President Barack Obama has instructed the Justice Department not to defend federal law defining marriage as between a man and a woman in two lawsuits.
Though the Obama administration had defended the Defense of Marriage Act since taking office two years ago, the President concluded – "after careful consideration" – that he will "no longer assert its constitutionality in court."
"Much of the legal landscape has changed in the 15 years since Congress passed DOMA," says a statement released by the Department of Justice Wednesday. "The Supreme Court has ruled that laws criminalizing homosexual conduct are unconstitutional. Congress has repealed the military's Don't Ask, Don't Tell policy. Several lower courts have ruled DOMA itself to be unconstitutional."
The two lawsuits at issue were filed last November on behalf of same-sex couples in Connecticut, Vermont, New Hampshire and New York. Gay & Lesbian Advocates & Defenders (GLAD) filed Pedersen v. Office of Personnel Management and the American Civil Liberties Union filed Windsor v. United States.
In the first case, couples are challenging the federal government's denial of marriage-related protections in the areas of federal Family Medical Leave Act benefits, private pension plans, social security benefits and employment benefits. GLAD claims five same-sex couples, along with a widower, were denied those protections "solely because of DOMA."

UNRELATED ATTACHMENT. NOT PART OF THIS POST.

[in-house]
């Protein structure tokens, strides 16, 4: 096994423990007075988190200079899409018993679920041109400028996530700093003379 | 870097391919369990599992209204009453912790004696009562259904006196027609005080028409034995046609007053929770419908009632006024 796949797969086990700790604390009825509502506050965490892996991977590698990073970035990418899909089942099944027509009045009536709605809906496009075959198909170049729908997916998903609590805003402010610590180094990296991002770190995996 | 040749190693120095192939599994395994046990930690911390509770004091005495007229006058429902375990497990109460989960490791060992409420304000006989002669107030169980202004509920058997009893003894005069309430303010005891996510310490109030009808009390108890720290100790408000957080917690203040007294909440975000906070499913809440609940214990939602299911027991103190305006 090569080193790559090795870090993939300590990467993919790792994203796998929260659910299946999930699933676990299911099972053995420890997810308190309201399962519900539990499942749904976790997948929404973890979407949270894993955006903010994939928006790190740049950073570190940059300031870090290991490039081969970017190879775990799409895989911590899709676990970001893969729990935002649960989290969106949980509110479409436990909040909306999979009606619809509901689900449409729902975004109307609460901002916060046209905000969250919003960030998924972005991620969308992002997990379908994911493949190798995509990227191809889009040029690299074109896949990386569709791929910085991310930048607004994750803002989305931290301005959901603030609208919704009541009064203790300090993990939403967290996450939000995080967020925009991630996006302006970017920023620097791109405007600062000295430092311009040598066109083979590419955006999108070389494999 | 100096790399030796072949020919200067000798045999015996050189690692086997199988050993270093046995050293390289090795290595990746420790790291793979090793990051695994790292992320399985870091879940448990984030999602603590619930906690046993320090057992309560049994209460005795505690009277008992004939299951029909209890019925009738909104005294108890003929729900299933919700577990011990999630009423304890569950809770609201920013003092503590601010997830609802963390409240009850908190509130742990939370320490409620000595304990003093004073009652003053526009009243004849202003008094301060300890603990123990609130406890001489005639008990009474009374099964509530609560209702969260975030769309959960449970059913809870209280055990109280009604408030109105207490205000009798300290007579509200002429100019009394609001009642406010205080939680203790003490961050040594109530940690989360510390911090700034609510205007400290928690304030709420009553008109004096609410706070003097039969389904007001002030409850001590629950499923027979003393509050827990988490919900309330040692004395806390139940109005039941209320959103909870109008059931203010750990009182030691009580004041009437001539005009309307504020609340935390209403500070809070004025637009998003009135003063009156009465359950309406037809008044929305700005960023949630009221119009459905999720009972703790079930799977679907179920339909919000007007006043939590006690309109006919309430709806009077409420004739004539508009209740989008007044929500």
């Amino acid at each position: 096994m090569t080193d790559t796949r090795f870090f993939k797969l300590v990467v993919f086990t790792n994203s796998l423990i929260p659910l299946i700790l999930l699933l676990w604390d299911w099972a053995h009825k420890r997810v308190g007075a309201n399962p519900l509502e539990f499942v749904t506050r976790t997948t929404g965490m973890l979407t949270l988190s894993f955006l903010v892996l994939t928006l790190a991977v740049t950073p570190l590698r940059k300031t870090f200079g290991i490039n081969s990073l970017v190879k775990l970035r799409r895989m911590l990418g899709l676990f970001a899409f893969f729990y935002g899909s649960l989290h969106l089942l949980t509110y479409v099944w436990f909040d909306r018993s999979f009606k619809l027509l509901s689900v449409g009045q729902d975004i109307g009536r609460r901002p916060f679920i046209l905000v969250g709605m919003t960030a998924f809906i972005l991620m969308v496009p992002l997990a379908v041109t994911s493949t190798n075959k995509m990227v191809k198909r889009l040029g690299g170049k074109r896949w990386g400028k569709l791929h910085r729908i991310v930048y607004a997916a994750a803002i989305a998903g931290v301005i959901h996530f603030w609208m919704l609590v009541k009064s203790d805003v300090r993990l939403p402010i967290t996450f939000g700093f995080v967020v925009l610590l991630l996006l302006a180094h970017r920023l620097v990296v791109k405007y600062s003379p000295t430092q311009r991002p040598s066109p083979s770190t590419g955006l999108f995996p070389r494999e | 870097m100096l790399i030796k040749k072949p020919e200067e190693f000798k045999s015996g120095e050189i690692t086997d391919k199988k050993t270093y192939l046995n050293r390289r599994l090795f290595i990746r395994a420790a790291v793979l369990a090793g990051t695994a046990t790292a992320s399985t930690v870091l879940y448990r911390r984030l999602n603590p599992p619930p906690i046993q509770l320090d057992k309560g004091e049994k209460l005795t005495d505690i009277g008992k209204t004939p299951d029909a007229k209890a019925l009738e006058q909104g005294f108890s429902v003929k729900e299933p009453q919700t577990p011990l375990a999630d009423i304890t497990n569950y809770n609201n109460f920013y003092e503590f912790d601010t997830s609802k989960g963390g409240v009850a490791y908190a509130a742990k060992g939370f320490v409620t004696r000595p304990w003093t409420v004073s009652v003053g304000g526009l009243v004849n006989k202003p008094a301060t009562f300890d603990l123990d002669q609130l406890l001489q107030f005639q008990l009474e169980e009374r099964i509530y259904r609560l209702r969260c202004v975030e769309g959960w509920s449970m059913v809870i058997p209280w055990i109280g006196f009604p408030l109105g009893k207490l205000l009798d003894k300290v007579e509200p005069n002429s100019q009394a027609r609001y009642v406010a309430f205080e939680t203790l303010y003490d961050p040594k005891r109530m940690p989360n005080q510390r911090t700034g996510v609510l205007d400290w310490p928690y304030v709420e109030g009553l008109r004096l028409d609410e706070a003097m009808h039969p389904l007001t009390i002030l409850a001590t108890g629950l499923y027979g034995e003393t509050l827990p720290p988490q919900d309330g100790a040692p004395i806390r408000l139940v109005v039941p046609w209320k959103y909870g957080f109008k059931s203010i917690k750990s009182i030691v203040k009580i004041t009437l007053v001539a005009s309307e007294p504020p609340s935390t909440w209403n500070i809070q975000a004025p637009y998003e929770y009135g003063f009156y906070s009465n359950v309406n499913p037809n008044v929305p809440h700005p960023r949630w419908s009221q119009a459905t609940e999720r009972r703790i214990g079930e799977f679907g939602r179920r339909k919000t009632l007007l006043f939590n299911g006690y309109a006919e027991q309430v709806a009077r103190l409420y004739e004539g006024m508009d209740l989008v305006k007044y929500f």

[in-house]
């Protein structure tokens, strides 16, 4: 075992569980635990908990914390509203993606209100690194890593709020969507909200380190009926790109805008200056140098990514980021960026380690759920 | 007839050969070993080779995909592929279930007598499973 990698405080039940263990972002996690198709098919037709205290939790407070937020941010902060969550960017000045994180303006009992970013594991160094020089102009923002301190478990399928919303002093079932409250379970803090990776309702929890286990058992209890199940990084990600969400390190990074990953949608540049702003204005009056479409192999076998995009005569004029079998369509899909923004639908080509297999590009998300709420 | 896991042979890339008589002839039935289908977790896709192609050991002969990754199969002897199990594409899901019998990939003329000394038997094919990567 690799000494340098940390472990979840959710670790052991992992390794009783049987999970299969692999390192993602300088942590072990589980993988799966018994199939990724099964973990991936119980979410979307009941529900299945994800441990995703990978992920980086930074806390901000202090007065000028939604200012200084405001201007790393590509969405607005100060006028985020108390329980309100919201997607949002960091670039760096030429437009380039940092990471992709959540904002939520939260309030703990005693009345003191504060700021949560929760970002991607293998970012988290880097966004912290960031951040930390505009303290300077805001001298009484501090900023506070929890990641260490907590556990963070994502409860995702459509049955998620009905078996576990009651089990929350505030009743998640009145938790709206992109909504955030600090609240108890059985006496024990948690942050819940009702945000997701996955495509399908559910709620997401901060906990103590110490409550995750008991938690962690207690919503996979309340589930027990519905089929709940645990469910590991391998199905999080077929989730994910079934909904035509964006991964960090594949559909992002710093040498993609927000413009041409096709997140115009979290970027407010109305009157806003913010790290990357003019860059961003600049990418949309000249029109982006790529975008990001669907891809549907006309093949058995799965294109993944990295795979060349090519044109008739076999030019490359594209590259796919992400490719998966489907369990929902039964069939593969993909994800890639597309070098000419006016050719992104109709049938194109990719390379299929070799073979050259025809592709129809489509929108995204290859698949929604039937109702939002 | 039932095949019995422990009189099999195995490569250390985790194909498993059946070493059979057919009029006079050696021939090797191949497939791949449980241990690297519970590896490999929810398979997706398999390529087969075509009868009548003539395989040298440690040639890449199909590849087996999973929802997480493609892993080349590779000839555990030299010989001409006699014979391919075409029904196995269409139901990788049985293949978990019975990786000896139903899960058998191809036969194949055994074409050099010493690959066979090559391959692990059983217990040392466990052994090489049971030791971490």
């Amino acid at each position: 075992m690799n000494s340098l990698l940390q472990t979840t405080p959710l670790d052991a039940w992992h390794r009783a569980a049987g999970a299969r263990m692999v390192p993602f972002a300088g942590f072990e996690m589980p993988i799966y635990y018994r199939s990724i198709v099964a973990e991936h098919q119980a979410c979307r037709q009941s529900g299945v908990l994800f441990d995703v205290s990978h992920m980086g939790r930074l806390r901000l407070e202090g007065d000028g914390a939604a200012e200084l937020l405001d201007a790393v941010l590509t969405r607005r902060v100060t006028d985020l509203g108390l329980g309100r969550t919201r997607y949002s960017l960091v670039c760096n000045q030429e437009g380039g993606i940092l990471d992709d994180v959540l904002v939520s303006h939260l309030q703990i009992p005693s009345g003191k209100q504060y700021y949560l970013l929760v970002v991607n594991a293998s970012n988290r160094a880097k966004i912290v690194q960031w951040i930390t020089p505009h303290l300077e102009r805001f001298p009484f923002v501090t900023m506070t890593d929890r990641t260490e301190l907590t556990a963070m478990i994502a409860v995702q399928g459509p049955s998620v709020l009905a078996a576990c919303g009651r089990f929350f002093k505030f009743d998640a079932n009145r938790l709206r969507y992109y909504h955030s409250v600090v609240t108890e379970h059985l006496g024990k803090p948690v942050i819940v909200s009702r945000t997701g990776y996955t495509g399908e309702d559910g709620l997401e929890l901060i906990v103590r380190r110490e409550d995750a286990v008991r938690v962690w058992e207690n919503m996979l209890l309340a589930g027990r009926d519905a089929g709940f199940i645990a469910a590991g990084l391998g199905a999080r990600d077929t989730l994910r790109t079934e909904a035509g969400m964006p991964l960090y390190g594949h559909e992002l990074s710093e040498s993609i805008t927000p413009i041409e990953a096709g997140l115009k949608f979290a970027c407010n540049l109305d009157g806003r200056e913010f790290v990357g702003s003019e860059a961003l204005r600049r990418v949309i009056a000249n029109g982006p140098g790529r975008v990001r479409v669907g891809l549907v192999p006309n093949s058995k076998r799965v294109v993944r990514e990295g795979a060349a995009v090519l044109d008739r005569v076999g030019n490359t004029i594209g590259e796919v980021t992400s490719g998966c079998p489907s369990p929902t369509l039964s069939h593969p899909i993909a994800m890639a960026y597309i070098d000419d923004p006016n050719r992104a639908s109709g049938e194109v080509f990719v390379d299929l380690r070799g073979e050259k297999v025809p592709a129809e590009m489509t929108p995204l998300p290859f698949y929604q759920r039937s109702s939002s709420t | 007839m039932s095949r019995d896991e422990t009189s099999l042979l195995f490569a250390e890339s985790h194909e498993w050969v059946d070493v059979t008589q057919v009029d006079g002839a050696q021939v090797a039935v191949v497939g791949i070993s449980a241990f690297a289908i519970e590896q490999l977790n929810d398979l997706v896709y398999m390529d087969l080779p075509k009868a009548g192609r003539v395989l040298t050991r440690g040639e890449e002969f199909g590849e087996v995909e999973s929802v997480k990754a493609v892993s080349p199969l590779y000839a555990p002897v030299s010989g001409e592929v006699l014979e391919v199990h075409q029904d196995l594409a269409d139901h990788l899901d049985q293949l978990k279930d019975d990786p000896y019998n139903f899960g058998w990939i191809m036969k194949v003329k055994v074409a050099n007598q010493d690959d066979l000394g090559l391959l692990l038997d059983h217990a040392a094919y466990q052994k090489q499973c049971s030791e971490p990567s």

In the latter case, the ACLU claims that the federal government refused to recognize a lesbian couple's marriage and taxed the inheritance one of the women left to the other after passing away. Under federal tax law, a person's assets can be left with the spouse without incurring estate taxes.
The 1996 federal Defense of Marriage Act, enacted under the Clinton administration, defines marriage as a legal union between one man and one woman for purposes of all federal laws, and provides that states need not recognize same-sex marriages from another state.
Obama has long opposed DOMA and said on several occasions that he was committed to repealing it.
Until now, the Obama administration defended DOMA in federal court because the government was able to advance reasonable arguments for the law based on a rational basis standard – meaning that "laws singling out people based on sexual orientation, as DOMA does, are constitutional if there is a rational basis for their enactment."
But the Justice Department argued that with the two recent lawsuits, the law must be subject to a more rigorous standard – under which laws targeting minority groups with a history of discrimination are viewed with suspicion by the courts. And in this case, DOMA fails to meet that standard and is unconstitutional, Obama concluded.
Justice Department attorneys are being instructed to advise courts in other pending DOMA litigation that a stricter standard should apply and that the Department will cease defense of the federal marriage law.